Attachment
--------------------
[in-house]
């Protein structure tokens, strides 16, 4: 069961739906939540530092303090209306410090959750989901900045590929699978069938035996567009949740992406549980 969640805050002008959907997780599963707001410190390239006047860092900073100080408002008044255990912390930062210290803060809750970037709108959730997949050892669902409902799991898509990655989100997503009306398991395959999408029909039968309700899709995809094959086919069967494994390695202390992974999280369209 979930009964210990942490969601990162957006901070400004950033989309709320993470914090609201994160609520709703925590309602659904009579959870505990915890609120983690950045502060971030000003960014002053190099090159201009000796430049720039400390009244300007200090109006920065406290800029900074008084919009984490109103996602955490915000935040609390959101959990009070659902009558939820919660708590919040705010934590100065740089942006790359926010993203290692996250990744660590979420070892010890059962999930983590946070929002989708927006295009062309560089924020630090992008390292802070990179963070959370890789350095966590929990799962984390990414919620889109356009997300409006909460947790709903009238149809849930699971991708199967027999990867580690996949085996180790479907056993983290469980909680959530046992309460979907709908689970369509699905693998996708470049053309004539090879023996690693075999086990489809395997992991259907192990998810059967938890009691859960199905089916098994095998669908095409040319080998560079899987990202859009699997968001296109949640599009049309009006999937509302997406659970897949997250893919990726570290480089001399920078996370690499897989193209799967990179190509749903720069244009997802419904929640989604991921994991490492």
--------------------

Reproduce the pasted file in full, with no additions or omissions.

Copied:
[in-house]
């Protein structure tokens, strides 16, 4: 069961739906939540530092303090209306410090959750989901900045590929699978069938035996567009949740992406549980 969640805050002008959907997780599963707001410190390239006047860092900073100080408002008044255990912390930062210290803060809750970037709108959730997949050892669902409902799991898509990655989100997503009306398991395959999408029909039968309700899709995809094959086919069967494994390695202390992974999280369209 979930009964210990942490969601990162957006901070400004950033989309709320993470914090609201994160609520709703925590309602659904009579959870505990915890609120983690950045502060971030000003960014002053190099090159201009000796430049720039400390009244300007200090109006920065406290800029900074008084919009984490109103996602955490915000935040609390959101959990009070659902009558939820919660708590919040705010934590100065740089942006790359926010993203290692996250990744660590979420070892010890059962999930983590946070929002989708927006295009062309560089924020630090992008390292802070990179963070959370890789350095966590929990799962984390990414919620889109356009997300409006909460947790709903009238149809849930699971991708199967027999990867580690996949085996180790479907056993983290469980909680959530046992309460979907709908689970369509699905693998996708470049053309004539090879023996690693075999086990489809395997992991259907192990998810059967938890009691859960199905089916098994095998669908095409040319080998560079899987990202859009699997968001296109949640599009049309009006999937509302997406659970897949997250893919990726570290480089001399920078996370690499897989193209799967990179190509749903720069244009997802419904929640989604991921994991490492």